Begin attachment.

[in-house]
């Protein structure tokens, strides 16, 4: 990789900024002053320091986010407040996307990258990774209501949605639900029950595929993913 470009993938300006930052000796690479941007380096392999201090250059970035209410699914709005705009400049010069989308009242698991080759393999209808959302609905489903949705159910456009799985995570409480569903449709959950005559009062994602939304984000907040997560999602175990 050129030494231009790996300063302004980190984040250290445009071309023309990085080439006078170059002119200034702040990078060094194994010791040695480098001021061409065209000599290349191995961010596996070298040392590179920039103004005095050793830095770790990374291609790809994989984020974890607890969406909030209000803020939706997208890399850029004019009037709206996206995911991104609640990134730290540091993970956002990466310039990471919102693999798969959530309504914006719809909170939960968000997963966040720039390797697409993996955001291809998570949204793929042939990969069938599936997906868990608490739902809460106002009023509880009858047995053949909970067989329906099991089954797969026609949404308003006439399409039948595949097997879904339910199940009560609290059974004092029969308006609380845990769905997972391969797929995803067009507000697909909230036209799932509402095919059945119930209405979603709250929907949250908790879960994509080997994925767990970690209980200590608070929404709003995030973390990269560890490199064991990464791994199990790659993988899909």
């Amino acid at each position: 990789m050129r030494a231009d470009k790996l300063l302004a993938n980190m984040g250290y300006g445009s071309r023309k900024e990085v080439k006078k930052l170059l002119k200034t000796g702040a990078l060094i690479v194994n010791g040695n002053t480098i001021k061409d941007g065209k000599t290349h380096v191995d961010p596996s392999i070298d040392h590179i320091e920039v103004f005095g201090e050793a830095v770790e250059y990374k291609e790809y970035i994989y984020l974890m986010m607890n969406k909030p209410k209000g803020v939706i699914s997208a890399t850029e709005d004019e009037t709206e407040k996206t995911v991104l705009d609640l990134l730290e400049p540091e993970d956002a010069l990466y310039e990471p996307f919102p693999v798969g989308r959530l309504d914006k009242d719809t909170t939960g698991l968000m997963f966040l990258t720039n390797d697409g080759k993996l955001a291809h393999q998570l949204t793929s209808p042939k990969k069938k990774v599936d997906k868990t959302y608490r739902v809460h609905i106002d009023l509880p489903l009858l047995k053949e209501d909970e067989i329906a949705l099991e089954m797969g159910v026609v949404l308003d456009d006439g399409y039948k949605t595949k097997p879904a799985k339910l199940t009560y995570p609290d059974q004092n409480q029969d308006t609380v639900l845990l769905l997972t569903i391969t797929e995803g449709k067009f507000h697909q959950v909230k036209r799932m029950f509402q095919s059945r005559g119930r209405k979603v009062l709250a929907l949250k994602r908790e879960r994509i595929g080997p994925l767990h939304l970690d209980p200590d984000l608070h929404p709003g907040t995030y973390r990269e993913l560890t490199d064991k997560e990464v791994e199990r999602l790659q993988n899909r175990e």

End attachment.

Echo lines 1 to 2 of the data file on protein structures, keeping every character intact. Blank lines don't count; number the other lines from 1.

[in-house]
């Protein structure tokens, strides 16, 4: 990789900024002053320091986010407040996307990258990774209501949605639900029950595929993913 470009993938300006930052000796690479941007380096392999201090250059970035209410699914709005705009400049010069989308009242698991080759393999209808959302609905489903949705159910456009799985995570409480569903449709959950005559009062994602939304984000907040997560999602175990 050129030494231009790996300063302004980190984040250290445009071309023309990085080439006078170059002119200034702040990078060094194994010791040695480098001021061409065209000599290349191995961010596996070298040392590179920039103004005095050793830095770790990374291609790809994989984020974890607890969406909030209000803020939706997208890399850029004019009037709206996206995911991104609640990134730290540091993970956002990466310039990471919102693999798969959530309504914006719809909170939960968000997963966040720039390797697409993996955001291809998570949204793929042939990969069938599936997906868990608490739902809460106002009023509880009858047995053949909970067989329906099991089954797969026609949404308003006439399409039948595949097997879904339910199940009560609290059974004092029969308006609380845990769905997972391969797929995803067009507000697909909230036209799932509402095919059945119930209405979603709250929907949250908790879960994509080997994925767990970690209980200590608070929404709003995030973390990269560890490199064991990464791994199990790659993988899909």